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Alabamians Discuss Ivey’s Mask Mandate Extension

After enduring the effects of COVID-19 for the past eight months, opinions on Governor Kay Ivey’s decision to extend a mask mandate to Nov. 8 is mixed, according to some Central Alabamians.

On Sept. 30, Alabama’s governor made the executive decision to extend a mask order that was originally set in place in July. This was an attempt to lower COVID rates and keep voting polls safe for the election on Nov. 3, Ivey said.

“We do feel that masks contribute to the mitigation standard, to the reduction of COVID-19,” said Dr. Karen Landers, the Assistant Director at the Alabama Department of Public Health.

However, some Alabamians have opposing thoughts on how officials in Alabama are dealing with the COVID-19 pandemic, like Deidre Jensen, a resident of Alabaster.

“I don’t feel like the mask mandate is doing anything, she [Kay Ivey] thinks it’s lowering cases, but I don’t think that’s it,” Jensen said.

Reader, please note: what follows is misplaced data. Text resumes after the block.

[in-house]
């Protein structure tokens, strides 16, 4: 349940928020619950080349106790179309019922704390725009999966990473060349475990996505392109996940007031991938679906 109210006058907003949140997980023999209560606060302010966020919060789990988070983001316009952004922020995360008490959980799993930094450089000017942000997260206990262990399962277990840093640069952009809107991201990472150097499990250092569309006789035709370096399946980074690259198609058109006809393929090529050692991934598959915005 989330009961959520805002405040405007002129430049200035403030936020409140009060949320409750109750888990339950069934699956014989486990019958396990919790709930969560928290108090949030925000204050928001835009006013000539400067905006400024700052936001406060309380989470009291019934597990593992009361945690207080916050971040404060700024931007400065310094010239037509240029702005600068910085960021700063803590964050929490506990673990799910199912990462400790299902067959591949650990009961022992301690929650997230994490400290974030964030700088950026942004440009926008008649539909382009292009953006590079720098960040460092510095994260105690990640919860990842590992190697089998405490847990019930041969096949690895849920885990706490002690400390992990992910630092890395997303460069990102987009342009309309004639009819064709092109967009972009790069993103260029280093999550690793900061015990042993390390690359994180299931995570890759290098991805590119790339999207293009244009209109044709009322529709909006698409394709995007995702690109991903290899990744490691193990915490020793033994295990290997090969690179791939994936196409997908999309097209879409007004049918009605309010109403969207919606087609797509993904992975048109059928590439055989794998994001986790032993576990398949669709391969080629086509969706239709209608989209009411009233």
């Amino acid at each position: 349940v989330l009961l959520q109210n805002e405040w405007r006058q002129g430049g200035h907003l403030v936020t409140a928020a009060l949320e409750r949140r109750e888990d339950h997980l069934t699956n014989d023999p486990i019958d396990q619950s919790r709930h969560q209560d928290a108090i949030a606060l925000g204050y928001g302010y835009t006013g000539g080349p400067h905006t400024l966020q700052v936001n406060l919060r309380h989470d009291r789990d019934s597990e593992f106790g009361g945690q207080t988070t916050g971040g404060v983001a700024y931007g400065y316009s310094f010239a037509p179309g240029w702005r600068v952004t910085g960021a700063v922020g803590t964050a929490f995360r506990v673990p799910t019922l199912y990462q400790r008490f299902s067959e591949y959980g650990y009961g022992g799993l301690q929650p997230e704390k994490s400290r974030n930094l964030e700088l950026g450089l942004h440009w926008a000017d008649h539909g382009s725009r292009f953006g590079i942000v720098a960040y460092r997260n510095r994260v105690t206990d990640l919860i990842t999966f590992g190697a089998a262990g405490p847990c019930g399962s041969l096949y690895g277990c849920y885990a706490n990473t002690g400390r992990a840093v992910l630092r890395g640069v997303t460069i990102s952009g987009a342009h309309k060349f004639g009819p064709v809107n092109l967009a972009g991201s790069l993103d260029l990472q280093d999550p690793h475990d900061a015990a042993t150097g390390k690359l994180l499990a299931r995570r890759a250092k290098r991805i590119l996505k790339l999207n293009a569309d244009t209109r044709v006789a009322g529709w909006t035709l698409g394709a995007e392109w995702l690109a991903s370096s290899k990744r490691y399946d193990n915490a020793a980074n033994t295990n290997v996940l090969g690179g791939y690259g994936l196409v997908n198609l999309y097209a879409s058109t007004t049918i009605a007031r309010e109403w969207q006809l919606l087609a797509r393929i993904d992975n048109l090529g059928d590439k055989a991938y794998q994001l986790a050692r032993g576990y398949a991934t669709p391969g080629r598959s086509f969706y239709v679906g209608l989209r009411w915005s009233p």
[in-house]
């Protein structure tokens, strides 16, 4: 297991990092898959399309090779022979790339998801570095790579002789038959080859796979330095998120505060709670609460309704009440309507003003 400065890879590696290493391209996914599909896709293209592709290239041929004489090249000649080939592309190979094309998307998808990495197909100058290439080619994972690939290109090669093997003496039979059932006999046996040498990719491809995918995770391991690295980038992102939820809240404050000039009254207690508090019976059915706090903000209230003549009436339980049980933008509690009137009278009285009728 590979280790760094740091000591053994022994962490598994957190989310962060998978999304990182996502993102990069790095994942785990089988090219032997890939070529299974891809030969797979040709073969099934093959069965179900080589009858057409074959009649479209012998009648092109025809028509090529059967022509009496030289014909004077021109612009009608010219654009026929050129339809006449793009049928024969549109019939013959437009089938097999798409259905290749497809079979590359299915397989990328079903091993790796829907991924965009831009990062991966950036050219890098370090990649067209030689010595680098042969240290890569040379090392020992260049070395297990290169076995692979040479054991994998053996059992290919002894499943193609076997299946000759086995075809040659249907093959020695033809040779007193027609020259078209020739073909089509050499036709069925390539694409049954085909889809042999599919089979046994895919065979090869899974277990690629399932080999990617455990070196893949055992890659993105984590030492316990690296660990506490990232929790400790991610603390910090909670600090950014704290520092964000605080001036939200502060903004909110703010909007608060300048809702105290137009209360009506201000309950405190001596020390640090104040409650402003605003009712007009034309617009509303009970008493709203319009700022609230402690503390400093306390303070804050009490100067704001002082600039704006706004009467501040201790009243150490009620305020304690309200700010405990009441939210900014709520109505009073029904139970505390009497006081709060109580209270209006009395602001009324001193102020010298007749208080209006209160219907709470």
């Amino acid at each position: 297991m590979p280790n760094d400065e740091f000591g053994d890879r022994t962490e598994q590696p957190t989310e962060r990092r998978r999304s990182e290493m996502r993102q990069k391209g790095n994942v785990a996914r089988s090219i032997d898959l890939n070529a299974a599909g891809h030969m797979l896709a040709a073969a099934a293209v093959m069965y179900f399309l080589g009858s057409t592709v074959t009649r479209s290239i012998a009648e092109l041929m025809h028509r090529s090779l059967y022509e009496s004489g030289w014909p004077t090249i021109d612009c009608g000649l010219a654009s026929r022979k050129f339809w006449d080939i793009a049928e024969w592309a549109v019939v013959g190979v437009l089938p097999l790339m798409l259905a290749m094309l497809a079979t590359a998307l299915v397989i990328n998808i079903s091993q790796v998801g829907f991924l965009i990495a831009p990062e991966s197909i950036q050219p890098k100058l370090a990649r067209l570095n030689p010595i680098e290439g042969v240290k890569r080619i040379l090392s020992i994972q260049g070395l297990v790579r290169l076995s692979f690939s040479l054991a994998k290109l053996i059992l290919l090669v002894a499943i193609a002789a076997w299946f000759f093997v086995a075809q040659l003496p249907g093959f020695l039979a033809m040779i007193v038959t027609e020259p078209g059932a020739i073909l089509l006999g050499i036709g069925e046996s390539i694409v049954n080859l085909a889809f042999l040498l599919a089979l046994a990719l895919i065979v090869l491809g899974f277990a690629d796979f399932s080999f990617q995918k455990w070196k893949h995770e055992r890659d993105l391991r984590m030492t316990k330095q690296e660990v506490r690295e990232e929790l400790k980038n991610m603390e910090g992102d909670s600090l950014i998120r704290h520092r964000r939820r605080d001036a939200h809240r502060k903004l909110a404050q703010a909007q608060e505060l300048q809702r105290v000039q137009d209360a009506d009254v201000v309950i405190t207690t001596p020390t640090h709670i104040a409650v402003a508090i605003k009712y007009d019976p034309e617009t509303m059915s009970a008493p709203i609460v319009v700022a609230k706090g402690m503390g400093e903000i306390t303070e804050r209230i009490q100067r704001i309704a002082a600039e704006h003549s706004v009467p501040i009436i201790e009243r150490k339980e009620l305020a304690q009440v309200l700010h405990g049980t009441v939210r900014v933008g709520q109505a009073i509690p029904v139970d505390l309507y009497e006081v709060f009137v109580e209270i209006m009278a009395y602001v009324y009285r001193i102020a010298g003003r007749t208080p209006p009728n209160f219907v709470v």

On the other hand, Priya Patel, a sophomore at UAB who is majoring in digital forensics, does not really have an opinion on how the governor is handling COVID cases.

“I just do what I’m told,” Patel said.

Dr. Landers said the Alabama Department of Public Health is taking a layered approach to decreasing the spread of the virus. By implanting social distancing six feet apart, proper hygiene and the wearing of cloth masks they are hoping to see COVID numbers start to lower, she said.

“I have never had an issue wearing a mask, it’s a piece of fabric,” Sabdi Lopez, a student at Berea College in Kentucky majoring in Spanish, who is currently residing in her hometown of Alabaster due to the pandemic.

Lopez said the mandate should not end in November but last until at least the end of the year.

“It is very necessary,” Lopez said.

The Alabama Department of Public Health has been keeping Ivey up to date with the information and recommendations that they believe are in the best interest of Alabama citizens, Dr. Landers said.

According to Dr. Landers, the department believes this is the best non-pharmaceutical approach to handling the spread of the virus in Alabama.

Edited by Hannah Warren & Ryan Michaels

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